THE BLOG

If The BBC Doesn't Look Like The Modern UK, We Can't Represent It Fully

02/03/2017 16:07
AOL

As the national broadcaster, it's vital the BBC reflects those we serve - and that's everyone. If we don't look like the modern UK, we can't represent it fully.

That's why we take diversity and inclusion so seriously. And that's why we've been so focused on making sure our doors are open more widely than ever before, to all of those who have the ambition and talent to thrive here.

It's not just important to me - it's something the Director-General, Tony Hall, feels passionately about as well. Ofcom and the Government are absolutely clear how big a priority it is for them too. It's written into our Charter.

We know we're already diverse - more so than other broadcasters, major FTSE companies and the civil service. But we've also acknowledged there is much more we need to do - further we need to go. That's why last year we set ourselves new, stretching targets for what our workforce should look like in 2020 - on air, off air, and in leadership positions.

Now, we have conducted the most wide-ranging survey of our staff to ensure we've got the best data about how we're doing. And it shows real progress.

It shows we've met the workforce targets we wanted to achieve by the end of 2017 - more than 10 % of our workforce identifies as LGBT and more than 10% disclosed a disability, which exceeds our targets. 14.5% of our workforce are from black, Asian and minority ethnic groups which means we are on track to meet our 2020 target of 15% and 48.2% are women, just shy of our 2020 target of 50%.

It also shows the action we've taken is having an impact. Creating more apprenticeships has been vital to making the BBC accessible to people from all backgrounds, and we've gone from having 37 apprentices in 2012 to more than 230 this year - and we're aiming to have more than 400 by 2018.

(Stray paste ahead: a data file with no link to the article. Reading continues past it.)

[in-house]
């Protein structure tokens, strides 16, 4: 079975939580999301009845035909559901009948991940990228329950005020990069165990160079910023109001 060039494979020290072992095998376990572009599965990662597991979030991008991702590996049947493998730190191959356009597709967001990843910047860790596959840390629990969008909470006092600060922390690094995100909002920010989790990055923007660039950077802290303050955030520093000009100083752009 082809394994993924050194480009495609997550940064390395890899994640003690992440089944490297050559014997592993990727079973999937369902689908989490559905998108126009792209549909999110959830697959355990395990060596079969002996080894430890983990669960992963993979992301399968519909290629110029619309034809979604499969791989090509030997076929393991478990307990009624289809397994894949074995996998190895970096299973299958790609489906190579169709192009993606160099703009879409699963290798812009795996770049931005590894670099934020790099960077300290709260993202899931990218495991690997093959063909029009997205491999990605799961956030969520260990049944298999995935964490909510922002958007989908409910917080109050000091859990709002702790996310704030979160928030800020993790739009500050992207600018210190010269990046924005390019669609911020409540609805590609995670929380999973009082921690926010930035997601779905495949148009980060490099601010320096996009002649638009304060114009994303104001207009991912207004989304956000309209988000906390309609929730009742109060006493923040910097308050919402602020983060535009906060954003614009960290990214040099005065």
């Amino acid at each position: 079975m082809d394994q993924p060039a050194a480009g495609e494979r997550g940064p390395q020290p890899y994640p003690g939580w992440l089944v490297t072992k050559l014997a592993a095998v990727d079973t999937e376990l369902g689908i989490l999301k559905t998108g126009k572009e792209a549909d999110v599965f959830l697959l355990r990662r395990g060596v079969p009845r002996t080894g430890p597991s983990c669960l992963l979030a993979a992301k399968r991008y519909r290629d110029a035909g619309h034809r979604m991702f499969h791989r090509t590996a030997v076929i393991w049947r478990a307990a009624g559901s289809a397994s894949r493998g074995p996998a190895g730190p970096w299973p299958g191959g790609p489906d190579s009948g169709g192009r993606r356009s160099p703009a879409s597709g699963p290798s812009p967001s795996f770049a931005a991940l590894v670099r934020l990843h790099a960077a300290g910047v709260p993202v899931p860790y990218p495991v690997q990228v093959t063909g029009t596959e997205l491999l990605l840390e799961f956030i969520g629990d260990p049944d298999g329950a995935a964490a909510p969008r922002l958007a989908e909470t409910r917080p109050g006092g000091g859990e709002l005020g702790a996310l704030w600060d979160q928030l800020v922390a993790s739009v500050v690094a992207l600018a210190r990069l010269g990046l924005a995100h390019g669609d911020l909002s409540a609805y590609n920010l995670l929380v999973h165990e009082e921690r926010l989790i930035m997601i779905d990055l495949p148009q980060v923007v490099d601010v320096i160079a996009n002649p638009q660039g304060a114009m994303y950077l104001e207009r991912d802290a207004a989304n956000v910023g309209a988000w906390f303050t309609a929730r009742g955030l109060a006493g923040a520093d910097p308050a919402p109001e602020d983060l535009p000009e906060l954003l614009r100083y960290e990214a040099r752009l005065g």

Our Creative Access scheme brings in interns specifically from black, Asian and Minority Ethnic backgrounds into the organisation to gain vital experience, while we've opened up entry-level trainee and apprenticeship roles for those with disabilities. We're also running schemes to support those from underrepresented groups with mentoring to help them move on to the next stage of their career - and giving them experience in leadership roles. More than half of those on the BBC News Leadership programme are women - helping them reach the top.

I'm proud of that - but certainly not complacent. There's much more still to do. Seeing more women and people from Black, Asian and visible ethnic minority backgrounds in senior leadership positions is a priority.

It's not just who we employ though - we said we needed to do better on air as well, and we've made big strides there too.

We've run an Assistant Commissioner development programme which has led to content that is as diverse and brilliant as BBC audiences expect - including the Black and British season, and programmes from Muslims Like Us, World Hip Hop News to the Instant Gardener.

Programmes like Will Britain Ever have a Black Prime Minister? have looked in depth at the experiences of black people in Britain today, Employable Me followed people with neurological conditions seeking jobs. BBC Three continues to give a platform to a wide range of emerging and diverse talent, and Eastenders and Holby City have long been at the forefront for LGBT issues, with Eastenders winning a Special Pink Award last year in recognition.

We have a great record - but there's further to go. Our targets aren't just for our workforce - they're on air as well. So by 2020, across all genres from drama to news, half of lead roles should be women, and there are stretching targets for portrayal of disabled people, those from black and ethnic minority backgrounds, as well as LGBT.

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